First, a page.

Eulogy given by Linda Rodrick We’ve lost a loving, kind and gentle soul. That’s how I repeatedly hear people describe Bob…easy-going, incredibly genuine and likable… all heart. Bob was my brother, my friend and someone who I share a lifetime of memories with. We were about two years apart in age, so Bob was my first playmate. I followed him around and I don’t ever remember him telling me to get lost. He allowed me to play baseball, football, army games and more with him and his friends. When I was reading Nancy Drew books, Bob introduced me to Steinbeck, Dickens, Hemingway and other great authors. I’ve always thought that Bob’s early readings influenced his sense of compassion, his depth of character and principles. During the last couple years, we started re-reading some of these classics. We’d have phone conversations about what we were reading…kind of like an over the phone book club. During these conversations, Bob’s steadfast beliefs of right and wrong and his empathy for others always came through. I always respected Bob’s views and ideals. When we were teenagers together, we shared our music, secrets and we covered for each other. In the late 60’s Bob, his wife Debbie (who was pregnant with Ginny) a couple friends and I loaded up in Bob’s red, hippie van and headed out to California. It was an unforgettable trip that further deepened the bond between us. During that trip, Bob and Debbie fell in love with California. When Bob and Debbie returned to Chicago, they packed up their apartment and their two cats and moved to Carpenteria, California. Bob’s daughter, Ginny was born there. Bob, known then as “Carpet Bob”, was said to be the best carpet-layer in the area…and those are Bob’s words. Bob loved to travel and fish. He often talked about how he would walk to the ocean with little Ginny every day after work. Bob was long remembered at the elementary school where Ginny attended for the sardine sandwiches he would make her for lunch. Bob returned to Chicago several years after Debbie passed away. Life wasn’t always easy for Bob. He struggled at times and found ways to escape. I think having a good heart meant he felt things deeply and sometimes found it hard to cope. I often worried and felt frustrated with him, but I always felt a deep connection and love for him. A few years ago, he had a stroke, which gave him some speech and walking challenges. Somehow, Bob always bounced back and I’d have my big brother again. When I had him back, he was fully present, thoughtful, wise and incredibly enthusiastic about life. Thankfully, he had been doing really well in recent years. He was excited to take cooking classes, travel, read. And Bob was incredibly social, making friends wherever he went. More than anything, Bob wanted to return to California to the place he lived for decades. So, when Bob turned 70 last April, Ginny and I decided to put together a birthday trip for him. He was so excited. Bob, Ginny and Greg flew to California and spent a week together. Bob showed his daughter all the meaningful places they went when she was little. Paul and I met up with everyone in California and we all spent a couple days together. Then, Paul and I took Bob on a scenic road trip up the coast of California where we revisited many of the places we went years ago. Bob got around on his walker with incredible enthusiasm, outpacing all of us. We spent time in Big Sur, went to the Steinbeck museum, the Monterey aquarium and ate at the best seafood restaurants around. Bob was so excited about the last leg of our road trip. We drove to Sacramento to spend time with my daughter, Gina and her husband, Nick. I’m so grateful we had this time together. Bob and I continued talking about that trip until the last time we spoke. We will miss you, Bob: dear father to Ginny, brother to me, Nancy and Joe, a loving uncle to Gina, a cousin to many and a friend to us all. You (and our memories) will always live on in our hearts.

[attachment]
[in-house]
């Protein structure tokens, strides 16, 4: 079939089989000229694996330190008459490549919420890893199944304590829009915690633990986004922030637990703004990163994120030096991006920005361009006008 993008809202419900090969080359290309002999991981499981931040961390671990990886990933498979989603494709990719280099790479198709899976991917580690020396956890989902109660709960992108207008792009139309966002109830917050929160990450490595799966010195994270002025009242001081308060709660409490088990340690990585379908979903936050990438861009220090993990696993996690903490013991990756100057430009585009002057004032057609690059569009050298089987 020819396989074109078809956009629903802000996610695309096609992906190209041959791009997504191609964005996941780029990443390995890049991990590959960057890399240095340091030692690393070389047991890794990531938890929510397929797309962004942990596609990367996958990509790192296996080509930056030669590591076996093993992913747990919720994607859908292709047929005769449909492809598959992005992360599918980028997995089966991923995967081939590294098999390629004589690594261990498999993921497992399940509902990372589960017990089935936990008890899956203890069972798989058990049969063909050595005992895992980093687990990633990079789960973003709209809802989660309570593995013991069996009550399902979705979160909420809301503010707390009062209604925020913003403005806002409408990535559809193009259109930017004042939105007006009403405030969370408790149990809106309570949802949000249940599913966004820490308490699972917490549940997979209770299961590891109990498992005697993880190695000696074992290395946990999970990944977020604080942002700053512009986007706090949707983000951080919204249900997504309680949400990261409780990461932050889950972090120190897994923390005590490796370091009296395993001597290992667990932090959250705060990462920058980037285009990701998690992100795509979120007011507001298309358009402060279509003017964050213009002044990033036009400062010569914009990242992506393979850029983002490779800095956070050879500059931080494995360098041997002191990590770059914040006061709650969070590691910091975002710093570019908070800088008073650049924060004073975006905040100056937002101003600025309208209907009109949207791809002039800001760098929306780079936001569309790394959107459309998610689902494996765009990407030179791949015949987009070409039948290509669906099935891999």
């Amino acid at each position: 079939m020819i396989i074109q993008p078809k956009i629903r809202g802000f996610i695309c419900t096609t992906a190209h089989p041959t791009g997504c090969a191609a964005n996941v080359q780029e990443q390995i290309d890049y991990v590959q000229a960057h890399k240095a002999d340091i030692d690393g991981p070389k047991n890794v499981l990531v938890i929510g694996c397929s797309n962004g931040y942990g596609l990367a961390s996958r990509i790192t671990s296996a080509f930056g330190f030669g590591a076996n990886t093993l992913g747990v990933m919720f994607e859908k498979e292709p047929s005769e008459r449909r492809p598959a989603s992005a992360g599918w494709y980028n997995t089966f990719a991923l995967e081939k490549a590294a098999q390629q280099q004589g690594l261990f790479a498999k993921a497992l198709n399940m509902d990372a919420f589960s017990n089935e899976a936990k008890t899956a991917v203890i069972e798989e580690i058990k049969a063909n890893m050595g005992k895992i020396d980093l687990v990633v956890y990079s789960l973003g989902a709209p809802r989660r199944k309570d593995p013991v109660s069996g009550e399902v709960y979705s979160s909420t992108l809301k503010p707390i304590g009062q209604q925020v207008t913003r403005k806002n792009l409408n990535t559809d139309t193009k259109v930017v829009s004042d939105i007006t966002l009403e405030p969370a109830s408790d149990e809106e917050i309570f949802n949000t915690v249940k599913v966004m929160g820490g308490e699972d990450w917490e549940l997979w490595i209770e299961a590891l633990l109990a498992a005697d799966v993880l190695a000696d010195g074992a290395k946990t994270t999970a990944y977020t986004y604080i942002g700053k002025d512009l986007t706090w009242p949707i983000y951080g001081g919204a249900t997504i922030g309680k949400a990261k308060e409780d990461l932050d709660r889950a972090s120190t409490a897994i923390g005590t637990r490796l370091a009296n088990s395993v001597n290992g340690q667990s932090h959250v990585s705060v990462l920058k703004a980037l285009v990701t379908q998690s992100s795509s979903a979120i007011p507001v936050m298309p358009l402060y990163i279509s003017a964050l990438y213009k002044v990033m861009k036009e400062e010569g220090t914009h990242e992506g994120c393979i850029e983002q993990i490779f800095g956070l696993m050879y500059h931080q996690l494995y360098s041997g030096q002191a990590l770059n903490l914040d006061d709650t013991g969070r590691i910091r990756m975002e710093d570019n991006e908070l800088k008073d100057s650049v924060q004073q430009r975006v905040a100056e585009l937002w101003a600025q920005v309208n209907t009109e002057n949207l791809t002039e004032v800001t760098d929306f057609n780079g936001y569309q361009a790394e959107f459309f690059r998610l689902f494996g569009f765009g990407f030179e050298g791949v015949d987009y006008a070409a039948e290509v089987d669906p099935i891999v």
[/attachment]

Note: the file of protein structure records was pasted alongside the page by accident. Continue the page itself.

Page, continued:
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Olson Burke-Sullivan
Funeral & Cremation Center
6467 N Northwest Hwy
Chicago, IL 60631